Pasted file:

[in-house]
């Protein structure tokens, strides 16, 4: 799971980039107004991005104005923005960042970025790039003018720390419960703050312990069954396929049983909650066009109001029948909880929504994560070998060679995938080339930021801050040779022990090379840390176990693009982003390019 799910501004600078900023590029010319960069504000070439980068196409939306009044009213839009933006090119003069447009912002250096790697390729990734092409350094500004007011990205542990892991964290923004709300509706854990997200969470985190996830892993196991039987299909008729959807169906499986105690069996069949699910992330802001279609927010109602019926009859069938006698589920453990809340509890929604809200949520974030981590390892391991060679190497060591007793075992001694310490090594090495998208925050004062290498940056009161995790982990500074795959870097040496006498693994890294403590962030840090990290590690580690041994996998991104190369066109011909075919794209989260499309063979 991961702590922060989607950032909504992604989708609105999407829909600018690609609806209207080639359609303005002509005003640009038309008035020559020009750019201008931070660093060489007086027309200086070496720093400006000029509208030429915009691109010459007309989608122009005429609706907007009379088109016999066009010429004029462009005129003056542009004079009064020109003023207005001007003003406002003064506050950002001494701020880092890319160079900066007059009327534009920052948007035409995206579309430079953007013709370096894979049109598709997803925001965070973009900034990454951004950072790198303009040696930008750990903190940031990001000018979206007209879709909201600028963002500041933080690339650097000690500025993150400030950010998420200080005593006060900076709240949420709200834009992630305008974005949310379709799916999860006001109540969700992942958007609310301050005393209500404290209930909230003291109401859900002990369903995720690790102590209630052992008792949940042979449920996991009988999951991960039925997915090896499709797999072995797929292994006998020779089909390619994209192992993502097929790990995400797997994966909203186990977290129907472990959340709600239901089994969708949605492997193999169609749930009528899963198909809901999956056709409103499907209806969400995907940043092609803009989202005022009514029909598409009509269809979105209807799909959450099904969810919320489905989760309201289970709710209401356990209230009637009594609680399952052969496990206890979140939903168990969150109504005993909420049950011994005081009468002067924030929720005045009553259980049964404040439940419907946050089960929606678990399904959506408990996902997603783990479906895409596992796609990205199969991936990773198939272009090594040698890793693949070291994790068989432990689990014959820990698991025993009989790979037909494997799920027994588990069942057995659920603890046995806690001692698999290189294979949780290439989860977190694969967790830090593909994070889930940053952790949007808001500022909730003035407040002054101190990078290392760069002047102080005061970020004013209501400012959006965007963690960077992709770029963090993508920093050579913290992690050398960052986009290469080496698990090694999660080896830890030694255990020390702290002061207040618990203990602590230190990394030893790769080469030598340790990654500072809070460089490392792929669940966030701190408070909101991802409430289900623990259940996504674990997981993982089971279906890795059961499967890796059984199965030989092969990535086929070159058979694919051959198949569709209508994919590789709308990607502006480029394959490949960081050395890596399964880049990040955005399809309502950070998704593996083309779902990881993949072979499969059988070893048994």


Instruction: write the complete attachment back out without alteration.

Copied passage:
[in-house]
């Protein structure tokens, strides 16, 4: 799971980039107004991005104005923005960042970025790039003018720390419960703050312990069954396929049983909650066009109001029948909880929504994560070998060679995938080339930021801050040779022990090379840390176990693009982003390019 799910501004600078900023590029010319960069504000070439980068196409939306009044009213839009933006090119003069447009912002250096790697390729990734092409350094500004007011990205542990892991964290923004709300509706854990997200969470985190996830892993196991039987299909008729959807169906499986105690069996069949699910992330802001279609927010109602019926009859069938006698589920453990809340509890929604809200949520974030981590390892391991060679190497060591007793075992001694310490090594090495998208925050004062290498940056009161995790982990500074795959870097040496006498693994890294403590962030840090990290590690580690041994996998991104190369066109011909075919794209989260499309063979 991961702590922060989607950032909504992604989708609105999407829909600018690609609806209207080639359609303005002509005003640009038309008035020559020009750019201008931070660093060489007086027309200086070496720093400006000029509208030429915009691109010459007309989608122009005429609706907007009379088109016999066009010429004029462009005129003056542009004079009064020109003023207005001007003003406002003064506050950002001494701020880092890319160079900066007059009327534009920052948007035409995206579309430079953007013709370096894979049109598709997803925001965070973009900034990454951004950072790198303009040696930008750990903190940031990001000018979206007209879709909201600028963002500041933080690339650097000690500025993150400030950010998420200080005593006060900076709240949420709200834009992630305008974005949310379709799916999860006001109540969700992942958007609310301050005393209500404290209930909230003291109401859900002990369903995720690790102590209630052992008792949940042979449920996991009988999951991960039925997915090896499709797999072995797929292994006998020779089909390619994209192992993502097929790990995400797997994966909203186990977290129907472990959340709600239901089994969708949605492997193999169609749930009528899963198909809901999956056709409103499907209806969400995907940043092609803009989202005022009514029909598409009509269809979105209807799909959450099904969810919320489905989760309201289970709710209401356990209230009637009594609680399952052969496990206890979140939903168990969150109504005993909420049950011994005081009468002067924030929720005045009553259980049964404040439940419907946050089960929606678990399904959506408990996902997603783990479906895409596992796609990205199969991936990773198939272009090594040698890793693949070291994790068989432990689990014959820990698991025993009989790979037909494997799920027994588990069942057995659920603890046995806690001692698999290189294979949780290439989860977190694969967790830090593909994070889930940053952790949007808001500022909730003035407040002054101190990078290392760069002047102080005061970020004013209501400012959006965007963690960077992709770029963090993508920093050579913290992690050398960052986009290469080496698990090694999660080896830890030694255990020390702290002061207040618990203990602590230190990394030893790769080469030598340790990654500072809070460089490392792929669940966030701190408070909101991802409430289900623990259940996504674990997981993982089971279906890795059961499967890796059984199965030989092969990535086929070159058979694919051959198949569709209508994919590789709308990607502006480029394959490949960081050395890596399964880049990040955005399809309502950070998704593996083309779902990881993949072979499969059988070893048994």